Filed under: Features | Tags: Braid, Cave Story, GamingUnion, Hello Games, Jason Rohrer, Joe Danger, Jonathan Blow, Passage, pc, PlayStation Network, Rob Fearon, Sleep is Death, WiiWare, Xbox Live Arcade
This is the golden age of indie. The past few years has seen an explosion of astounding independently developed games. Around the world, bedroom coders and small teams of devs are producing some of the most exciting, innovative and just plain fun experiences available. And what’s more, with the maturation of digital distribution on consoles, PC and handheld devices, they’re reaching ever larger audiences.
It’s never been easier to make them either. Tools such as Flash, the Unreal Development Kit, Game Maker, Unity and Microsoft XNA have made development ultra-accessible. The creation of videogames has been democratised. Now anyone with an idea and a little skill can realise their dreams in videogame form.
And what dreams they are. The indie scene is awash with interesting, challenging, charming and joyful games. While the mainstream seems intent on either playing it safe with endless franchise sequels or going after the Wii buck with motion-controlled casual titles, indie games are taking more and more risks and reaping the rewards.
It’s a notion that has been echoed elsewhere, but the current state of videogames echoes that of Hollywood in the ’60s and ’70s. At that time the major studios – the likes of MGM and Universal – were a factory, pumping out film after film, sticking to tried and tested genres in order to recoup the huge expense of production. It was filmaking as industry, not as an art.
However, the rise of a group of independent directors and producers revolutionised the system. The likes of Scorsese, DePalma, Altman and Peckinpah rejected or subverted the established norms, creating relatively cheap, experimental films that rejuvenated cinema. The boundaries had been destroyed and it had a trickle-up effect on the entire medium. The big studios couldn’t help but take notice.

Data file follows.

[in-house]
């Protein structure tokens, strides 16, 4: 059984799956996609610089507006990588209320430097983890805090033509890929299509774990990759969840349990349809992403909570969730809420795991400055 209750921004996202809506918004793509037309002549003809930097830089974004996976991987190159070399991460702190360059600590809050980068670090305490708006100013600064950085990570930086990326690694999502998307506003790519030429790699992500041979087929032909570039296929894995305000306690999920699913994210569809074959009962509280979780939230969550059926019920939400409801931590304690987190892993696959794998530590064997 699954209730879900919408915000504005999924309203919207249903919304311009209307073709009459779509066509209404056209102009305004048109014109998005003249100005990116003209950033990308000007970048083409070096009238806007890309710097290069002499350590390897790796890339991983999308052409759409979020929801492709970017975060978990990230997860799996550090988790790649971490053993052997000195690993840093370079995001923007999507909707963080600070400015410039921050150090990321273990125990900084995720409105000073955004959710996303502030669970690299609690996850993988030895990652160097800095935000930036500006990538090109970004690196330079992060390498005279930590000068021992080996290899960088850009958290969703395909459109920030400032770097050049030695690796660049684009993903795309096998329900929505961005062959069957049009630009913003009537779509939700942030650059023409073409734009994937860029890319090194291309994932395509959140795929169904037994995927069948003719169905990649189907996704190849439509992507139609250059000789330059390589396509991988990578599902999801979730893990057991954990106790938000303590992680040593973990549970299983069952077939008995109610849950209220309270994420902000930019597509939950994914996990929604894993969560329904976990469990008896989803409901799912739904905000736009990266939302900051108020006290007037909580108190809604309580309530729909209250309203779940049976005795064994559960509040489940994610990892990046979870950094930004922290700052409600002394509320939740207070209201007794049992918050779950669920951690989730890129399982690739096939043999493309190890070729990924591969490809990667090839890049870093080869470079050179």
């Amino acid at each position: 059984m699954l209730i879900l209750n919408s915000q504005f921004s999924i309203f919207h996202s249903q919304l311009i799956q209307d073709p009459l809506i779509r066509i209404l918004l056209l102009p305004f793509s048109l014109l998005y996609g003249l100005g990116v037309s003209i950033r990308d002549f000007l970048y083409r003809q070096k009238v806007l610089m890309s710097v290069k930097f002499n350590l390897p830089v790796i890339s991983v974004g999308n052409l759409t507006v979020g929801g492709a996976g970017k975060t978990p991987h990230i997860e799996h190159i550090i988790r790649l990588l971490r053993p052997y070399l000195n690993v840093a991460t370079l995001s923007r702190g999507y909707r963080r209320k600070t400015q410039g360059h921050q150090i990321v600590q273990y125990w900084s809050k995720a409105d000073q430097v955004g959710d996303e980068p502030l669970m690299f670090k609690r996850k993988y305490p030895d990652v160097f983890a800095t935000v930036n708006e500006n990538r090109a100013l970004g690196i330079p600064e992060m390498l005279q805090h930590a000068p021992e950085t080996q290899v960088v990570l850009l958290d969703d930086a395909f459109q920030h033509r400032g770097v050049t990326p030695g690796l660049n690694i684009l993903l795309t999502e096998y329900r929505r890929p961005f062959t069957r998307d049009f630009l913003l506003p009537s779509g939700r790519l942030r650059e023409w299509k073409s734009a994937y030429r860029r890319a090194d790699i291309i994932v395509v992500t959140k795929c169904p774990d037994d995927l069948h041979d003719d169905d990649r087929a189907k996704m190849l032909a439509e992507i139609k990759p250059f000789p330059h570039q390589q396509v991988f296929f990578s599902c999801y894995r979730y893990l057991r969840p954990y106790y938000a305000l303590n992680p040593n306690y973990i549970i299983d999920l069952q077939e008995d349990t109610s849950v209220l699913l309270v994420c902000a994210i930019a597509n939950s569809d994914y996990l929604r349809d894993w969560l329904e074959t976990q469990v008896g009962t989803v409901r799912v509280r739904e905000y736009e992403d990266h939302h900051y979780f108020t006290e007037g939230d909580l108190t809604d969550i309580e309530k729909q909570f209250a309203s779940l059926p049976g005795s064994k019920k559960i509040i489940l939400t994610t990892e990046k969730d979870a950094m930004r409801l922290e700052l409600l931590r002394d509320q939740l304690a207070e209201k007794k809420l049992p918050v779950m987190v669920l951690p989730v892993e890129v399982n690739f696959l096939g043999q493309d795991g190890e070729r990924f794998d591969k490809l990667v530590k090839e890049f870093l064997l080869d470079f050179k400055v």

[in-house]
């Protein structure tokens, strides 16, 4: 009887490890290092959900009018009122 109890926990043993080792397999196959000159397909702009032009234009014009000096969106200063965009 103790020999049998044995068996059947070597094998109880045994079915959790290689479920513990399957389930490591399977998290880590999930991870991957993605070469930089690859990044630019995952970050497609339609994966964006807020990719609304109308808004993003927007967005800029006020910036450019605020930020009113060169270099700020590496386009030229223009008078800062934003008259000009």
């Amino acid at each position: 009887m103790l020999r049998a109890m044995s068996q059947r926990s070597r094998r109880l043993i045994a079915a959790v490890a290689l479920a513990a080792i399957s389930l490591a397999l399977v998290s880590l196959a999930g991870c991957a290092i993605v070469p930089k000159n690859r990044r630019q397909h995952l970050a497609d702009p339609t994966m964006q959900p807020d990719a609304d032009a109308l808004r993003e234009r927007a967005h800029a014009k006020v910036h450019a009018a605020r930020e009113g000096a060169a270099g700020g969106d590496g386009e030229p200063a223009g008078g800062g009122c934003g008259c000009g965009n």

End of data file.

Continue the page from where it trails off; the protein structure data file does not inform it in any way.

Independent developers are beginning to do the same thing for videogames.
(Read more at Gaming Union)
Filed under: Features | Tags: Achievements, Assassin's Creed, Bitmob, Elder Scrolls: Oblivion, F.E.A.R. 2, Fallout 3, Ghouls and Ghosts, Grand Theft Auto IV, Jason Rohrer, Lost Odyssey, Petri Purho
Some people feel the need to finish every game they start; it’s a odd compulsion. Some also won’t walk out on a bad film because it’s been paid for, or put a book down when they fail to connect with it. But if a close personal friend didn’t make the game, take you to the cinema, or write the book, why care? Why put yourself through the slog of reaching the end of a game you stopped enjoying or caring about 20 hours ago?
I used to be like this. Until recently, I simply had to finish every game I played. More than that, I had to get at least 500 achievement points on each one. It was horrible. Like some kind of self-inflicted, life-sapping, terminal illness. It meant that not only did I have to slog my way through games I tired of quickly, or just lost interest in, I then had to go back again afterwards on a depressing fucking collection hunt.
The fact that F.E.A.R. 2, long since traded in, appears on my Gamercard with a mere 380 achievement points, used to keep me awake at night.